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Mary Kate O'Neil
Underground
71 Recordings
www.marykateoneil.com


Singer-songwriter-guitarist Mary Kate O'Neil finds a middle ground in smooth pop between the shallow layers of folk artist Hem and the blazing orchestral flourishes of Joanna Newsom. Her latest release Underground paves its own path through pop music's forest, taking orchestral elements and coating them in shades of country, folk and soft rock. Some tracks have a touch of '70s easy listening pop, and other have a modern pop tint relatable to Nicole Atkins. The songs are sparsely embellished and reflective in nature while hopeful in tone.

The soft orchestral pop trimmings of "Green Street" are made of glossy strings that swoop in and out of the melody and have an upbeat feel circled in jangly percussive beats and brightly hued guitar vibrations, which make for an easy listening experience. The sunny sprigs of psychedelic-toned synths in "Easy To Believe At First" have subtle elevations, and the glistening piano keys strung along "Mr. Freidman" enhance the reflective mood of the verses as O'Neil questions, "Where have you gone Mr. Freidman / I've heard you've lost your mind / Even more than when I knew you / When I saw they've closed your place / One thing I know is this town won't be the same." The lyrics have a bluesy edge to them as the music slants to a pop regiment.

The folksy guitar licks of "Saved," "Me, The Bee & The Miner" and the title track have emotive ups and downs while laminated in crystal-studded beats. The modern country-pop rhythms of "Nashville" and "Attention" are bound by breezy guitar riffs which move with a gentle feathering. The knee slaps of Jill Sobule and Ken Maiuri in "Attention" are subtle while shrouded in tenderly rippled strings and softly brushed drum strokes. These tracks have a meditative ambience that changes its coloring in "One Thousand Times A Day" with a chain of puffing horns linked to brightly tinted guitar vibrations and sunny-pop beats. The tracks have a Beach Boys shimmer and an upbeat tempo that moves right into "So Long" with cruising guitar licks and country-pop rhythms that have an uplifting pull.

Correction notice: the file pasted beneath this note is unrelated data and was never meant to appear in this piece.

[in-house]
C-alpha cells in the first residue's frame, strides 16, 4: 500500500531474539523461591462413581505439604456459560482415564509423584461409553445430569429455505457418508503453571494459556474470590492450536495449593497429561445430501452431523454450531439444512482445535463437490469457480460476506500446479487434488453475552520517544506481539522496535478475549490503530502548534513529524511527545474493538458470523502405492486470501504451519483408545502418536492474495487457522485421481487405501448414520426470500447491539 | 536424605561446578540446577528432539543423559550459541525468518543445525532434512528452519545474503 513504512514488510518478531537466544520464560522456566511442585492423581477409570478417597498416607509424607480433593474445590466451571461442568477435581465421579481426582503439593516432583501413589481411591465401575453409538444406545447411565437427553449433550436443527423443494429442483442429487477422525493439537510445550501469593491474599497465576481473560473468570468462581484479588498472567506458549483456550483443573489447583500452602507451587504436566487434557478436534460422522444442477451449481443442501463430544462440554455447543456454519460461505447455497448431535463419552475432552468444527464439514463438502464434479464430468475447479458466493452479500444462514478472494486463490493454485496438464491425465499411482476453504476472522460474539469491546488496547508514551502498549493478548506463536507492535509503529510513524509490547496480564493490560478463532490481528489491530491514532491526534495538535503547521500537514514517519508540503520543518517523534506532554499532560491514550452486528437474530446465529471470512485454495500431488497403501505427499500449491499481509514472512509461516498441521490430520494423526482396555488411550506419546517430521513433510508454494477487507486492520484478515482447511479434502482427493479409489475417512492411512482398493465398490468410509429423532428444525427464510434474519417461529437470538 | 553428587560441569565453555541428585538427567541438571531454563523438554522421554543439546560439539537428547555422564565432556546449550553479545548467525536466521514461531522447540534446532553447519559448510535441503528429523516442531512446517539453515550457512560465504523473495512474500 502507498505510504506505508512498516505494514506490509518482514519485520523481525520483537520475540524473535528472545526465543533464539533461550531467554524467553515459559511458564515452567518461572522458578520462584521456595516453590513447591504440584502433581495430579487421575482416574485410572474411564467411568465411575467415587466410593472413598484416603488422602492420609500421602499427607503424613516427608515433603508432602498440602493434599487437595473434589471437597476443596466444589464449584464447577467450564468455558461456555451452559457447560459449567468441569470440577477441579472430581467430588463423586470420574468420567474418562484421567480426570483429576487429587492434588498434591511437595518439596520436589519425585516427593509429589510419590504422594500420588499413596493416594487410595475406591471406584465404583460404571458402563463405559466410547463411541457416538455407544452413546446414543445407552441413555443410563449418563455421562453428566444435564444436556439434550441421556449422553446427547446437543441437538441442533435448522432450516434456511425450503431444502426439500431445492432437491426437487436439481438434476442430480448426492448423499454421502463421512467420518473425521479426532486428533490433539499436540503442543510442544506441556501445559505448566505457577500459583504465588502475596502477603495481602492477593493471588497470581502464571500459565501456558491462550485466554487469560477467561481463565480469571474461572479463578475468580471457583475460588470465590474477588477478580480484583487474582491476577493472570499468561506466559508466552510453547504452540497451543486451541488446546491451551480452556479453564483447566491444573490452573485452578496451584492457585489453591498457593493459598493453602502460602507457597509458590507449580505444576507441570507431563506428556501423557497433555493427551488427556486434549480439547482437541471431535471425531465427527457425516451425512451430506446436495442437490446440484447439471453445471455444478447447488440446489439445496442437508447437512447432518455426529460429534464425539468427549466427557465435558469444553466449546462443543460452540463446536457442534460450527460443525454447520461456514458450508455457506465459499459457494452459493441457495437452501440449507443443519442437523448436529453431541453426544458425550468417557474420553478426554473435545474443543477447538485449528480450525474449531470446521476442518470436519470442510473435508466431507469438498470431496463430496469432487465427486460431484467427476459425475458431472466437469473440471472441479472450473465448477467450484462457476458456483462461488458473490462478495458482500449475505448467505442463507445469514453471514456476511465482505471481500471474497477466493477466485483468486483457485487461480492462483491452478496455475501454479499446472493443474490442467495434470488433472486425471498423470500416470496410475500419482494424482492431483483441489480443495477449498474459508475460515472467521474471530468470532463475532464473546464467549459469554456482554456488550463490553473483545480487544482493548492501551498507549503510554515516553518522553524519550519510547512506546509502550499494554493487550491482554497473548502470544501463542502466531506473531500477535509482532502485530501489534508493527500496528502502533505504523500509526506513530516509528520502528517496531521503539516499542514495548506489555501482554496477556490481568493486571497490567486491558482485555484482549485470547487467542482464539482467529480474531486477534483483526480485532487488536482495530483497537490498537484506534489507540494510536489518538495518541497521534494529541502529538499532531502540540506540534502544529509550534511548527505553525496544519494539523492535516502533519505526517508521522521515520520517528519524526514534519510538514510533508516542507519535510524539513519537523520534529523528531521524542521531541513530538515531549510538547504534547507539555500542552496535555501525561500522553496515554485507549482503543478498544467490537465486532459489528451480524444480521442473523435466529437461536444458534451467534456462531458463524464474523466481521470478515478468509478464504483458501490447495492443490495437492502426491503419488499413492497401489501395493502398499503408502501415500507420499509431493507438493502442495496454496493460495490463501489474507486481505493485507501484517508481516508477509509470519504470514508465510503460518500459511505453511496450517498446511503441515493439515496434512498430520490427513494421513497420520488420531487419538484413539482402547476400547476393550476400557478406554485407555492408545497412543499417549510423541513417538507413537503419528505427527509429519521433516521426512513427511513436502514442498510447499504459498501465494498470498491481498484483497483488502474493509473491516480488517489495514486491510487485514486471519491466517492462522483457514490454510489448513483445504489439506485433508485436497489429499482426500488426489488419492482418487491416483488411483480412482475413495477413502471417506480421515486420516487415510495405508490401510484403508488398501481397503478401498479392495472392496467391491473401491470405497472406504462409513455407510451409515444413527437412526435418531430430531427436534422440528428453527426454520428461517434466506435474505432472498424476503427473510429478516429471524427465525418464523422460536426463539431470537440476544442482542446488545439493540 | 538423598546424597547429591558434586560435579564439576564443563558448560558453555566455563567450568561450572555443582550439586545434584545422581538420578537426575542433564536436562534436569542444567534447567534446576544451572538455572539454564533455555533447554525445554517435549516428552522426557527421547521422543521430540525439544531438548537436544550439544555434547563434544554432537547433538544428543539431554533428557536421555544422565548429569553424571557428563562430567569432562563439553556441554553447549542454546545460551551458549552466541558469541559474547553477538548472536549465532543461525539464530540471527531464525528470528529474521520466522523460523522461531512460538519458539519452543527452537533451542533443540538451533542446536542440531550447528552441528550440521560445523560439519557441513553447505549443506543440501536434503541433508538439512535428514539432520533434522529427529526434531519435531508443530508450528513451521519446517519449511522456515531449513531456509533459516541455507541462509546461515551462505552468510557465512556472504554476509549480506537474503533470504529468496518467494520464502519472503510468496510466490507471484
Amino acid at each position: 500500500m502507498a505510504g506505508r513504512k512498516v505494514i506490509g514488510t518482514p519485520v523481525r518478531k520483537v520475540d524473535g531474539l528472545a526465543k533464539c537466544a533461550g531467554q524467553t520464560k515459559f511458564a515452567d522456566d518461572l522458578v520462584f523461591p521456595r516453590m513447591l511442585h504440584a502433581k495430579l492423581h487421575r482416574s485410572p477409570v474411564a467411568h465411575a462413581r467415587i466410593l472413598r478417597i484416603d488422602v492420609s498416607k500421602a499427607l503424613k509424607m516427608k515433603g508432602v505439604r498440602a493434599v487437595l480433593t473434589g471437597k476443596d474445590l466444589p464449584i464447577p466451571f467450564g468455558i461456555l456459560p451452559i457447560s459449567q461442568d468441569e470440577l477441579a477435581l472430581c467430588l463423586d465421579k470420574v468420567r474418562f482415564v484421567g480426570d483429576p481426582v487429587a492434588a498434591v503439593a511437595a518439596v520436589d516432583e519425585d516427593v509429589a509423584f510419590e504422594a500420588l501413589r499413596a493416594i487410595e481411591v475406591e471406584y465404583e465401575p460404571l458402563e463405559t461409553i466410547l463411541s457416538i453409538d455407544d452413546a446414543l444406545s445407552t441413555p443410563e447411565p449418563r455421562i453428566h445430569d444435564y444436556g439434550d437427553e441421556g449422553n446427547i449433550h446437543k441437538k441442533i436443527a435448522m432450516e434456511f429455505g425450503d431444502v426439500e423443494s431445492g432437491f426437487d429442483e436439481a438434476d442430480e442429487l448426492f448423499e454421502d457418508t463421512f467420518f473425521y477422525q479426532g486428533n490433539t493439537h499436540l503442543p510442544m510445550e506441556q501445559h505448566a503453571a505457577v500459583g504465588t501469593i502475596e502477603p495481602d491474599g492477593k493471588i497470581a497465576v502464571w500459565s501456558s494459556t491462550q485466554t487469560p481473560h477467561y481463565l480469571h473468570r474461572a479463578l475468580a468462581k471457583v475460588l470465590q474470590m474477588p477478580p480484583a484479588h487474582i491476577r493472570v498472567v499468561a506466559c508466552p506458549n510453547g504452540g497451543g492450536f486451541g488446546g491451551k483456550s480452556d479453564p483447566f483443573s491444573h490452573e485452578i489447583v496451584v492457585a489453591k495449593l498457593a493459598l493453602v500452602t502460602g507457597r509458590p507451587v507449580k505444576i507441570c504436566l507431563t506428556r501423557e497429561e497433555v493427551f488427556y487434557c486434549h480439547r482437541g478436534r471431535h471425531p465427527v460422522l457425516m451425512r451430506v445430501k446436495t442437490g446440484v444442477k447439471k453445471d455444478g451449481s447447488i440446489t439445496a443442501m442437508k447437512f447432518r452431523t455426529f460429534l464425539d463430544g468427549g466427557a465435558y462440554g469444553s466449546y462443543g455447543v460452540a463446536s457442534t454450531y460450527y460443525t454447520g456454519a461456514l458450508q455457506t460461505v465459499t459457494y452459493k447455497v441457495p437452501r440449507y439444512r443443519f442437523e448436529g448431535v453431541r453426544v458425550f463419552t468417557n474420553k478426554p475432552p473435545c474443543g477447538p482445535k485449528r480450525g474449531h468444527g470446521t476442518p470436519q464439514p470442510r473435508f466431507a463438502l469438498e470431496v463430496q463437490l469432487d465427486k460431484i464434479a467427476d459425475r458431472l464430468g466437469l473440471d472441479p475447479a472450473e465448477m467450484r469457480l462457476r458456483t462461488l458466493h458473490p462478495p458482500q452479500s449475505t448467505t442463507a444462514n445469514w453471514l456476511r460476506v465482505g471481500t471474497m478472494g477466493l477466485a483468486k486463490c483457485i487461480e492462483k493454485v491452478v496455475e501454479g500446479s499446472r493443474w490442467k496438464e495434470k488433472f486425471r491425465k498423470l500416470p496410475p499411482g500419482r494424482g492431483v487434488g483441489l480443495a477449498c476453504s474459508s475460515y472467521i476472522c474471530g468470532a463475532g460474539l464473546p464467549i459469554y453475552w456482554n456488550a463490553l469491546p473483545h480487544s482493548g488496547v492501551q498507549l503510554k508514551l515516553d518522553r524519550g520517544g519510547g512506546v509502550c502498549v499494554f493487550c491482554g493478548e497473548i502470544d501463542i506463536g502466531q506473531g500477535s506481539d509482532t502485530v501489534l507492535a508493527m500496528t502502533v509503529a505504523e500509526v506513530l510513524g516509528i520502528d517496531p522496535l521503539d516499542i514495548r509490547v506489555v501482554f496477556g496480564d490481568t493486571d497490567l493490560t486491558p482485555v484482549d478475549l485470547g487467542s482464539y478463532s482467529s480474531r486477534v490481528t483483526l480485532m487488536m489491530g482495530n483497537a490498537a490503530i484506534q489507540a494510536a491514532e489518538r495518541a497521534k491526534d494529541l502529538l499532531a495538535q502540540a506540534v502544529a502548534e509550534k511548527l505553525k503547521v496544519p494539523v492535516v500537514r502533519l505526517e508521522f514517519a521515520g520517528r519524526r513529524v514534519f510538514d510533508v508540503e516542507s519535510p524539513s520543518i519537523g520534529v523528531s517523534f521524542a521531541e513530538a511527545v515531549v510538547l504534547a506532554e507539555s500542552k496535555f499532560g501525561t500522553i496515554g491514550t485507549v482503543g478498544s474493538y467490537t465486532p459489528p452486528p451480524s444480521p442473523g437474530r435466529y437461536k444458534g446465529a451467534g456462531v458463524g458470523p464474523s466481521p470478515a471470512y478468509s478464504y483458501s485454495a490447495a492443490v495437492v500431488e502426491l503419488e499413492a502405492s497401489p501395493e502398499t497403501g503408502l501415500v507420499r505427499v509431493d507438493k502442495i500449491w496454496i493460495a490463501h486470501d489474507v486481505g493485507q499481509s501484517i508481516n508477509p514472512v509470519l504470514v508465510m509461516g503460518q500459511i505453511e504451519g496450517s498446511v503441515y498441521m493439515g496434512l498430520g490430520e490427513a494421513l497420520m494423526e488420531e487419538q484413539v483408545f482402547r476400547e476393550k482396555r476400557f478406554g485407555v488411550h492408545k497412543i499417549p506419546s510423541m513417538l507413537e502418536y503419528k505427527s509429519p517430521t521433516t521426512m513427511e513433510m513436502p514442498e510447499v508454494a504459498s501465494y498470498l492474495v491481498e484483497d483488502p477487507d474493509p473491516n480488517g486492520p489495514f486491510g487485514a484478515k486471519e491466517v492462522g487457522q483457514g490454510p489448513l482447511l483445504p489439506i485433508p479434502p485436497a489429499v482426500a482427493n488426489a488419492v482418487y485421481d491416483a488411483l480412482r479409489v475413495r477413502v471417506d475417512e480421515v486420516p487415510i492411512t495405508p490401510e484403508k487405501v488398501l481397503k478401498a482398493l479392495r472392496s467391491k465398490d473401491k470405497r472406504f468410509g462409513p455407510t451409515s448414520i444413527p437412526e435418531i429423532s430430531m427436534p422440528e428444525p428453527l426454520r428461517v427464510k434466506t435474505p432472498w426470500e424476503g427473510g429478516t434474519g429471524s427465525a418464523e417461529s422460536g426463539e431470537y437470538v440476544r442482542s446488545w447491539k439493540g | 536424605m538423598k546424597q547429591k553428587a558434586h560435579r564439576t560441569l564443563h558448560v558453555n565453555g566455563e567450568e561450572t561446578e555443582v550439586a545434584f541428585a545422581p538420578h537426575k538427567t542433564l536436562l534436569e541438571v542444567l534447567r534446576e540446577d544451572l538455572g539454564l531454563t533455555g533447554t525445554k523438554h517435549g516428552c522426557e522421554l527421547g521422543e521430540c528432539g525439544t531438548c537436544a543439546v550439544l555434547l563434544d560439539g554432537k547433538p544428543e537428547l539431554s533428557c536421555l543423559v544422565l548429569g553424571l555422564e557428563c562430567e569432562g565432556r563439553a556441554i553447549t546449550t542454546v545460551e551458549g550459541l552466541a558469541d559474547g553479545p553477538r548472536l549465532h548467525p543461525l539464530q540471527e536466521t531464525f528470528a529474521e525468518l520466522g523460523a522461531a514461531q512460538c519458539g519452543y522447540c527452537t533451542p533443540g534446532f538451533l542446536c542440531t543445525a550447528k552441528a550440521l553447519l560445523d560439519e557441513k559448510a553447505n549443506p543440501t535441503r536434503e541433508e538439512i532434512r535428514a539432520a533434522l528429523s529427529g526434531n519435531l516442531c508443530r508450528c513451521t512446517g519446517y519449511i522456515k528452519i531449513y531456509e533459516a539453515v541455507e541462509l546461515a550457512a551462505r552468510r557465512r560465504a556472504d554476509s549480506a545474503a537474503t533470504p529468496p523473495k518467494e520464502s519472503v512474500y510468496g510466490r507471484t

The tracks have a tendency to want to pick oneself off of the floor after being knocked down, and show persistency about being optimistic and moving forward. The album is single-minded about being hopeful and moving past the bad hand of cards that life dealt out. O'Neil delves into modern pop with a set of eyes that sees nothing wrong with blurring the lines between country, folk, orchestral-pop, and soft rock. It's a vision that sees no division when putting different elements together when writing songs.

-Susan Frances

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